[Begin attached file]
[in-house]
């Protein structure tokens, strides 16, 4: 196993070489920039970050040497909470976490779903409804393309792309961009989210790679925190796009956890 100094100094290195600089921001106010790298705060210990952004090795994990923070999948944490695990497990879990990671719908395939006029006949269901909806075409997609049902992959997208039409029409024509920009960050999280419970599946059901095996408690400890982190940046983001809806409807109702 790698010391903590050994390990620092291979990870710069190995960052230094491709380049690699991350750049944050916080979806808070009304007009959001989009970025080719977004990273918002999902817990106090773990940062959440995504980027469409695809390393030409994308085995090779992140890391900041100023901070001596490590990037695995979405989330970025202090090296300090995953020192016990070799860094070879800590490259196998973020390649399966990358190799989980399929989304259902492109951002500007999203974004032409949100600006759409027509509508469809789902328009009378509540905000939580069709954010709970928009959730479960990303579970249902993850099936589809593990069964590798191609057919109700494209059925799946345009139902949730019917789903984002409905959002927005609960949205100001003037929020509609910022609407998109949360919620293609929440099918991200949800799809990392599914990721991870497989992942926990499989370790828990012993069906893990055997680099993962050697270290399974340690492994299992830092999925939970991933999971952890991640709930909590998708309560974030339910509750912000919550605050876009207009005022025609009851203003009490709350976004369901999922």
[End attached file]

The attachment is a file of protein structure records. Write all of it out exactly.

[in-house]
């Protein structure tokens, strides 16, 4: 196993070489920039970050040497909470976490779903409804393309792309961009989210790679925190796009956890 100094100094290195600089921001106010790298705060210990952004090795994990923070999948944490695990497990879990990671719908395939006029006949269901909806075409997609049902992959997208039409029409024509920009960050999280419970599946059901095996408690400890982190940046983001809806409807109702 790698010391903590050994390990620092291979990870710069190995960052230094491709380049690699991350750049944050916080979806808070009304007009959001989009970025080719977004990273918002999902817990106090773990940062959440995504980027469409695809390393030409994308085995090779992140890391900041100023901070001596490590990037695995979405989330970025202090090296300090995953020192016990070799860094070879800590490259196998973020390649399966990358190799989980399929989304259902492109951002500007999203974004032409949100600006759409027509509508469809789902328009009378509540905000939580069709954010709970928009959730479960990303579970249902993850099936589809593990069964590798191609057919109700494209059925799946345009139902949730019917789903984002409905959002927005609960949205100001003037929020509609910022609407998109949360919620293609929440099918991200949800799809990392599914990721991870497989992942926990499989370790828990012993069906893990055997680099993962050697270290399974340690492994299992830092999925939970991933999971952890991640709930909590998708309560974030339910509750912000919550605050876009207009005022025609009851203003009490709350976004369901999922």